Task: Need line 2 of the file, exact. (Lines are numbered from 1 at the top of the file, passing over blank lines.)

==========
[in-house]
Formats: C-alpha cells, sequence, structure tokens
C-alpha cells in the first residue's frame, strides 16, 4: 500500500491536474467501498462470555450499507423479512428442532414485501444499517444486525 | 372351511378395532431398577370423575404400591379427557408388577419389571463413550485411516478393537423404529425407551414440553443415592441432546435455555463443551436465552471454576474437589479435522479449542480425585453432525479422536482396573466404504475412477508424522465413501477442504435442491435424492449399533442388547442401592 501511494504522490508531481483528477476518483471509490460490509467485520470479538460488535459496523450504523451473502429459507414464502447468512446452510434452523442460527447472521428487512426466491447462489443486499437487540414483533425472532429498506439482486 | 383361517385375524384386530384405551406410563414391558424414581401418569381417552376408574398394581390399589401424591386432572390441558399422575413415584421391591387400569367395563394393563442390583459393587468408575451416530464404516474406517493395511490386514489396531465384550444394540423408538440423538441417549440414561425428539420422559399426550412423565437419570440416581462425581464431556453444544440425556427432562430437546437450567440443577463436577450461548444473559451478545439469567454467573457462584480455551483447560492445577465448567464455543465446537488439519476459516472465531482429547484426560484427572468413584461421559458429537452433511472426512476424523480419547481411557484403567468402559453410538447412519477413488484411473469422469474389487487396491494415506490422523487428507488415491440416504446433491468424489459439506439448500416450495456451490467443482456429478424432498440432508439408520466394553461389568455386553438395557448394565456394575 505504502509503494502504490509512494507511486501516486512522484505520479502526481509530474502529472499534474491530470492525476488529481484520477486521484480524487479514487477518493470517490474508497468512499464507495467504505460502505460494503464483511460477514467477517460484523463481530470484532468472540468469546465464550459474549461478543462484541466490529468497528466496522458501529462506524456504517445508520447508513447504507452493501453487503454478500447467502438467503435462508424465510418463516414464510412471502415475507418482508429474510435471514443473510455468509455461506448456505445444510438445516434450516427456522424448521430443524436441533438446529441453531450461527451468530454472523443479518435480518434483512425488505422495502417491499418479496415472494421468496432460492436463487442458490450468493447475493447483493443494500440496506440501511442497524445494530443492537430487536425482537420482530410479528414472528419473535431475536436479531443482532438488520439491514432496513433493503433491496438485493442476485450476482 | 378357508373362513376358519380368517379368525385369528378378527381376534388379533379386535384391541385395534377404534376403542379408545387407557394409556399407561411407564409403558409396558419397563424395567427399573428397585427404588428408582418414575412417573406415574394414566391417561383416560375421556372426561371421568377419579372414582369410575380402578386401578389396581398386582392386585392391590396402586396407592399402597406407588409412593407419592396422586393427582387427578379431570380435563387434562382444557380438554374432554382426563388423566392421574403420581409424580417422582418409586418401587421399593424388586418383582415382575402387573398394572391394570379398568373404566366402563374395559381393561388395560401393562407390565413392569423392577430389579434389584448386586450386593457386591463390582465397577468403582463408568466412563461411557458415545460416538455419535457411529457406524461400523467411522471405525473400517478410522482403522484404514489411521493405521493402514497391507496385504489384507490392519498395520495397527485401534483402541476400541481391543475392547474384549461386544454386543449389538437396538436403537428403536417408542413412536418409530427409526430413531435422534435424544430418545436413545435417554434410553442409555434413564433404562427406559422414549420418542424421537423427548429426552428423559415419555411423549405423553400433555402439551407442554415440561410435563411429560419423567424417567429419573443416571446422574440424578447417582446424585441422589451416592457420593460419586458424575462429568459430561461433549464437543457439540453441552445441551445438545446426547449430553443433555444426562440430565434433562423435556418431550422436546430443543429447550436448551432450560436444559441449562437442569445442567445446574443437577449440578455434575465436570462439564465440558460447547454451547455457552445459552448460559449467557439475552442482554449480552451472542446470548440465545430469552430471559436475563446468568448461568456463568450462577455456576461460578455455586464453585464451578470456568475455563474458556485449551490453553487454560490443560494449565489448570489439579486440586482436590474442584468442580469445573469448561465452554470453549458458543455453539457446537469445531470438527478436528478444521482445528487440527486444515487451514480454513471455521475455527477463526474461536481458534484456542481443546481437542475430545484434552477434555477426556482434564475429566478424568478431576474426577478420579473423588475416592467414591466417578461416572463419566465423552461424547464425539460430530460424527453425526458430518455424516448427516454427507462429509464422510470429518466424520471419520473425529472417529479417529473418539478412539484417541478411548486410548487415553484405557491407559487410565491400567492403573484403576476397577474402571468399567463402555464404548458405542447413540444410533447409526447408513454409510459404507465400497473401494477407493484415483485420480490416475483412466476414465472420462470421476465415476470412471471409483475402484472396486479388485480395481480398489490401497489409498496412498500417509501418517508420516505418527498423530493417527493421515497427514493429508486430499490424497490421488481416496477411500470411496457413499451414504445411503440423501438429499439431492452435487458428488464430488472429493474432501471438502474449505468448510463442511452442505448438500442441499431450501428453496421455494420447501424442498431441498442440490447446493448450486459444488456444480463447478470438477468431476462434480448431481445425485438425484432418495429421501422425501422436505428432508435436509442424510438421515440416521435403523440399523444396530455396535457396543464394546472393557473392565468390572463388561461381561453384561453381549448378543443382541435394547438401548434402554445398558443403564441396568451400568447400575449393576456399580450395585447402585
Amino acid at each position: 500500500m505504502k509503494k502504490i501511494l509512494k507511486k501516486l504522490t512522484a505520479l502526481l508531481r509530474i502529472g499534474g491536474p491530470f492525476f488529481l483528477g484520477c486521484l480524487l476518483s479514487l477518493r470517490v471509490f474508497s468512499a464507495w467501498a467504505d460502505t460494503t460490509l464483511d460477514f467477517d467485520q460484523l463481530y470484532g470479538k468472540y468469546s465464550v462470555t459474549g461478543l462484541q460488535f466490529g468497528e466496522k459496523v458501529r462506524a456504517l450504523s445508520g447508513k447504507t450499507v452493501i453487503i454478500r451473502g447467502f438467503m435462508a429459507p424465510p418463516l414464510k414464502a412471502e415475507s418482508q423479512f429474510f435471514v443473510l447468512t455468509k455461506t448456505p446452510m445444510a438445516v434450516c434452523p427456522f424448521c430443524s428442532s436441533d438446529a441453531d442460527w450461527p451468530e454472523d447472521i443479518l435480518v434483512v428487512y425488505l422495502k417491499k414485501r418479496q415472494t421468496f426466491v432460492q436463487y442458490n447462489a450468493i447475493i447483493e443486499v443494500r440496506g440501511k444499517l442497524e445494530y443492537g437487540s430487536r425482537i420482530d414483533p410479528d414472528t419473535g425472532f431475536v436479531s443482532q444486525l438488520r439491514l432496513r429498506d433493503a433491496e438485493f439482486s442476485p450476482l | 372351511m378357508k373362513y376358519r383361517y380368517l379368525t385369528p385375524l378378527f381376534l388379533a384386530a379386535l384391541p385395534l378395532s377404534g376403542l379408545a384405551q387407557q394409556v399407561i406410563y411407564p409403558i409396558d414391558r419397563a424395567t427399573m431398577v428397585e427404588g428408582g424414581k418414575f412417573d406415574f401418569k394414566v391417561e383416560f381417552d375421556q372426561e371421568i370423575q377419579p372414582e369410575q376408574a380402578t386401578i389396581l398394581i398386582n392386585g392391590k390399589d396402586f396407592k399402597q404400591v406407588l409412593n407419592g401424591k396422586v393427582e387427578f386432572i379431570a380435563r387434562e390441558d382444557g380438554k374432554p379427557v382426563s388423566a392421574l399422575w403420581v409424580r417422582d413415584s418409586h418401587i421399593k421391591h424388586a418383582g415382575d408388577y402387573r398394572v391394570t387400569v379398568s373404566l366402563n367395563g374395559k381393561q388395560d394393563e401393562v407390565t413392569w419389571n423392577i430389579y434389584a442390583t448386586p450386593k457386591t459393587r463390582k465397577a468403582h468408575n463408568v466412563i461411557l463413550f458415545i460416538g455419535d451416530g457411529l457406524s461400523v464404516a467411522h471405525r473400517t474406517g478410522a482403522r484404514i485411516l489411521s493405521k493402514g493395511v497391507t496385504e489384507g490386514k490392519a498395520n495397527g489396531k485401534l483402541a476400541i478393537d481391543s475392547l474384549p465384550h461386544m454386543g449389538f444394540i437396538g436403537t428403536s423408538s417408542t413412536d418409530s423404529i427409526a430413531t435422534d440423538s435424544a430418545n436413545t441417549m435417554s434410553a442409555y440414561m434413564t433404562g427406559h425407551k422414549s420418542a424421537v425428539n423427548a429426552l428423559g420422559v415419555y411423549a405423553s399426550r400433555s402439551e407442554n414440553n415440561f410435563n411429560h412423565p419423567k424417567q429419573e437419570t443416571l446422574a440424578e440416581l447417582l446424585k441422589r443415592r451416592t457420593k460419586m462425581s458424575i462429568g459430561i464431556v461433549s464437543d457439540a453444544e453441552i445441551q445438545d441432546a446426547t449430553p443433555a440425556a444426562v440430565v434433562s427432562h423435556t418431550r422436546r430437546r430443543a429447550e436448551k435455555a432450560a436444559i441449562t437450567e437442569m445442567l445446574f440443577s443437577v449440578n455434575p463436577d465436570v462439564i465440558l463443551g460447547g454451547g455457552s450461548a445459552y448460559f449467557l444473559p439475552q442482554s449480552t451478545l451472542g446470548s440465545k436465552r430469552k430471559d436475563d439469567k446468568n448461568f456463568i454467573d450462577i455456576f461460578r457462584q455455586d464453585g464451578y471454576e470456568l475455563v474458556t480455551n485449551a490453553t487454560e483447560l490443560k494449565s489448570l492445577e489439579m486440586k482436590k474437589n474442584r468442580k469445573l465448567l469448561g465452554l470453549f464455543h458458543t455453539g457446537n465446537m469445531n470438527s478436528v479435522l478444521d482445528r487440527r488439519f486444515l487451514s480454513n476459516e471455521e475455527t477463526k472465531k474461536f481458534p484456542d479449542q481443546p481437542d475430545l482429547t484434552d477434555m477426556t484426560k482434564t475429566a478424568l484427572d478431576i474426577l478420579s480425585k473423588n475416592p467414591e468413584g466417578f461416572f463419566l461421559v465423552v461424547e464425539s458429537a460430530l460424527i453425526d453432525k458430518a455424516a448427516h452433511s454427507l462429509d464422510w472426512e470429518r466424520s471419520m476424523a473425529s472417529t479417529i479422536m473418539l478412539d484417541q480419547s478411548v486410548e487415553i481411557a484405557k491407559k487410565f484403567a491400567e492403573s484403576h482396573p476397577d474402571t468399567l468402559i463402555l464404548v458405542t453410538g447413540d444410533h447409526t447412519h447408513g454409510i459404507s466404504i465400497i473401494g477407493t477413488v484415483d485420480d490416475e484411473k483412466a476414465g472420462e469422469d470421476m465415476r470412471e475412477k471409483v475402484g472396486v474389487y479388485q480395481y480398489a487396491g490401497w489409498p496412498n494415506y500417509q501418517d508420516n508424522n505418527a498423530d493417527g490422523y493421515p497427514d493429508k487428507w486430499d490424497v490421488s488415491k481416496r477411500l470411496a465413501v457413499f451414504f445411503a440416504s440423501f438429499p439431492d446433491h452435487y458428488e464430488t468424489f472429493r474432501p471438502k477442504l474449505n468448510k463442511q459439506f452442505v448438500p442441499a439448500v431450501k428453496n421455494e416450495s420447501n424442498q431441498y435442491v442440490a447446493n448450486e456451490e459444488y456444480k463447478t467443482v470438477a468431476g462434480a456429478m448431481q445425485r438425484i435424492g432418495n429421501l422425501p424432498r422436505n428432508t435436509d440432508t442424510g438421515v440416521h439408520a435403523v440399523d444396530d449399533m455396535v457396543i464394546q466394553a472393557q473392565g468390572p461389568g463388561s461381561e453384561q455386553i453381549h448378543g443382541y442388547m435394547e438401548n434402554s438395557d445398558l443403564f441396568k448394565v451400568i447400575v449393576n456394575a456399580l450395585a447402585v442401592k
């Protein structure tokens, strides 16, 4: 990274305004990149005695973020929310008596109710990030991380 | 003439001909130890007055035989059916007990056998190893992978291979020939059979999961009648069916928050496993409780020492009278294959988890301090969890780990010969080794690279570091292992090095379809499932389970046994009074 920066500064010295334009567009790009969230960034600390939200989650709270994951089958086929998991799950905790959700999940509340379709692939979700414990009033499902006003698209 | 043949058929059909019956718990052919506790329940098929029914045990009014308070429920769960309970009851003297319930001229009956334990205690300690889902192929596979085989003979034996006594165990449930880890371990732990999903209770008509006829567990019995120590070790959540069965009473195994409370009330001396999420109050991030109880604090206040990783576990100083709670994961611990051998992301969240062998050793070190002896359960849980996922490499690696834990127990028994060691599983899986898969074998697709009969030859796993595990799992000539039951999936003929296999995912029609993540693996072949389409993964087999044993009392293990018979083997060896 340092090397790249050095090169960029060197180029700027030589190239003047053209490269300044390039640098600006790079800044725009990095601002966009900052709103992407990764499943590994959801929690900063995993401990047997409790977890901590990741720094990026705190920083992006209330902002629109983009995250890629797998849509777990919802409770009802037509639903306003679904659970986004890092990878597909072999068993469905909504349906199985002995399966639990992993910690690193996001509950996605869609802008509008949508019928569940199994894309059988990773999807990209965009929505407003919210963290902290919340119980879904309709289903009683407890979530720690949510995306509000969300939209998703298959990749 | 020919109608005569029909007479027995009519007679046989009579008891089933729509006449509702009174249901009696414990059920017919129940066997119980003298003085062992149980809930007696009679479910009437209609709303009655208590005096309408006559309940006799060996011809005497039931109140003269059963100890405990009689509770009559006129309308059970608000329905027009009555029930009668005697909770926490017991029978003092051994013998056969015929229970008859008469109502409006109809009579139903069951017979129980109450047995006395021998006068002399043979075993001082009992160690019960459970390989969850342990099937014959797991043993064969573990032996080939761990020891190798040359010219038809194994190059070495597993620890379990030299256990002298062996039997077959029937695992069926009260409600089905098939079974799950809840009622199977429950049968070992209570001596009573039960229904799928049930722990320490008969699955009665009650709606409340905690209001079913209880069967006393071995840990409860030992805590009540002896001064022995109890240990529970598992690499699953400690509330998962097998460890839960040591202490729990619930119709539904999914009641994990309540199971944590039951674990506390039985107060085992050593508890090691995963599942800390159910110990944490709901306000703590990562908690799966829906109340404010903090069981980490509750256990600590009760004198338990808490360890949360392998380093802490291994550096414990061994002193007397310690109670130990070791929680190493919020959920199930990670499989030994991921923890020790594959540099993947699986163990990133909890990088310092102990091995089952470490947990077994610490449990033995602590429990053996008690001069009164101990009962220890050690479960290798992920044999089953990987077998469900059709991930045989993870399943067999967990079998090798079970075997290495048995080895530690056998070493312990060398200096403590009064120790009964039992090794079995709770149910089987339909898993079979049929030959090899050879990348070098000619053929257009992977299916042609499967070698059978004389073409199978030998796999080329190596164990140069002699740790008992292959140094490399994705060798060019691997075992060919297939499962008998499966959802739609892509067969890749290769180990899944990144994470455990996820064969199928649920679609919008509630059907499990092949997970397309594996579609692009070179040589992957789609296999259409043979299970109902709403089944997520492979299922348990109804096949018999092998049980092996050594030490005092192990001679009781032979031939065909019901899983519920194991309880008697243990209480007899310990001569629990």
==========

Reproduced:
Formats: C-alpha cells, sequence, structure tokens